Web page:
Friday, 17 April 2015

117. The test results

If all goes according to plan, we are travelling back to London from Majorca today. Ah, the spring of 2015 is so much better than the spring of 2014. But just in case you don't want to miss out on last year's colourful events, this blog post was prepared well over a week ago and put into the system to appear on your screens today...


17 April 2014

My perspective has shifted. Now, I perceive this as Good News:

I have cancer. It is confined to a small lump in my breast. It hasn't affected any cells in the rest of my breast, or in the other breast.

I will need a lumpectomy. My operation is planned for the 1st of May, in exactly two weeks' time, one month after my diagnosis.

Six to eight weeks later, I will start a three-week course of radiotherapy.

And that, we hope, will be that.

The only remaining unknown is whether the cancer has spread to the lymph nodes. This will be tested during the operation.

These are the facts.

We met with the surgeon today. I think she was rather taken aback by all the questions I asked (What is the hormone receptor status? Is it HER2 positive?) even though I'd been given a rather smart folder with information for the breast cancer patient, directing her to ask exactly those kind of questions. In the end, she offered to show me my MRI scan pictures. Even I could see how  clearly defined and confined the cancer is.

Of course I am relieved, although there is also a strange sense of anti-climax. All that worry and upset, all those utterly fundamental thoughts about living and dying. All that frightening loss of control.

I feel as if I have some, if not most, of my control back again, now that I am armed with the full facts and a certainty that this will turn out to be a mere blip on my path, rather than a deviation from it.

[Ah, little did I know that there was more to come...]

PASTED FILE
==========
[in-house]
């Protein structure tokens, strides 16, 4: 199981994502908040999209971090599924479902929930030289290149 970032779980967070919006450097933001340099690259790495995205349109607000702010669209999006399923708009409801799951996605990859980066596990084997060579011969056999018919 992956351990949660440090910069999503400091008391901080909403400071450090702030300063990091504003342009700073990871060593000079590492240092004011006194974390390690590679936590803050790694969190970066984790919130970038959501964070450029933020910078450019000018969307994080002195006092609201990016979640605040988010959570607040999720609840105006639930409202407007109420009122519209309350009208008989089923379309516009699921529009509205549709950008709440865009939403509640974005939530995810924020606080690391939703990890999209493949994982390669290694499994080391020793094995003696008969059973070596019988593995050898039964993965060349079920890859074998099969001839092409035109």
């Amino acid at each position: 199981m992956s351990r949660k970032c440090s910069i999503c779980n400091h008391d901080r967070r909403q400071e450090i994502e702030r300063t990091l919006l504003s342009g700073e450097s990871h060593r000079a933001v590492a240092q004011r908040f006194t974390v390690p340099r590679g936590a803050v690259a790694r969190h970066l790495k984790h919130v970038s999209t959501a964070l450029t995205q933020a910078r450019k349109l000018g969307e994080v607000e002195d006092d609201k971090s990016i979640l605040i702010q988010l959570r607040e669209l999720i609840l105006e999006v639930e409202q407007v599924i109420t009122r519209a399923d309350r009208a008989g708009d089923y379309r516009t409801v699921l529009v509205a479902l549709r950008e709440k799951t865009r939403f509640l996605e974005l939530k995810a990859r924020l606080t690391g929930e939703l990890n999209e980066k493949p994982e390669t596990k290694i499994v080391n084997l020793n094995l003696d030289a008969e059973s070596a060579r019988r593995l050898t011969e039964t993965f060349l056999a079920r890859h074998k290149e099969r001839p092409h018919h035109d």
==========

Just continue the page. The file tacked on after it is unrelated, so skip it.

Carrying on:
Now, there is a danger that I slip back into my old familiar self, the one who is in control, the one who can cope.

The charmed one.

Perhaps the biggest shock in all of this has been my shock itself. I keep thinking: if I'm so utterly thrown by this, so tearful, so shaken, then how on earth will it be if something really difficult happens? If, like so many people I know and love, I have to cope with a life-changing, life-long condition? (Diabetes, arthritis, depression.)

If, worst of all, I lose a child or husband?

Cancer carries a certain gravitas, I have discovered. I have told almost everyone I come into contact with, including people I don't know, who need an explanation for my inability to give a talk or attend a conference. There is universal, instant sympathy and understanding.

Now that it turns out to be relatively minor, I feel a bit of a fraud. Of course it is nice to get all this sympathy, but shouldn't others get an equal share of it? There are so many misunderstood and debilitating physical health conditions (quite apart from equally debilitating mental health conditions) that need as much sympathy, as many allowances.

In a way, I feel lucky that I have cancer because people understand my distress and my need for time off. As I have been saying, only half-joking: As far as excuses go, cancer is quite a good one.

But perhaps I ought to listen to those wiser than me. Like one of my good friends, who said: "It is like you to be positively reframing this as an educational experience but you are allowed to feel less positive emotions from time to time."

Owl has helped enormously in making the children part of this, making them understand.

I almost forgot to take him to the appointment with the surgeon, but my younger daughter reminded me.

"He's a bit worried about what the doctor is going to say," I said, making him tremble.

"Oooh, don't worry Owl," my younger daughter said, rushing over and kissing him. "You are not alone, because your mummy is worried too."

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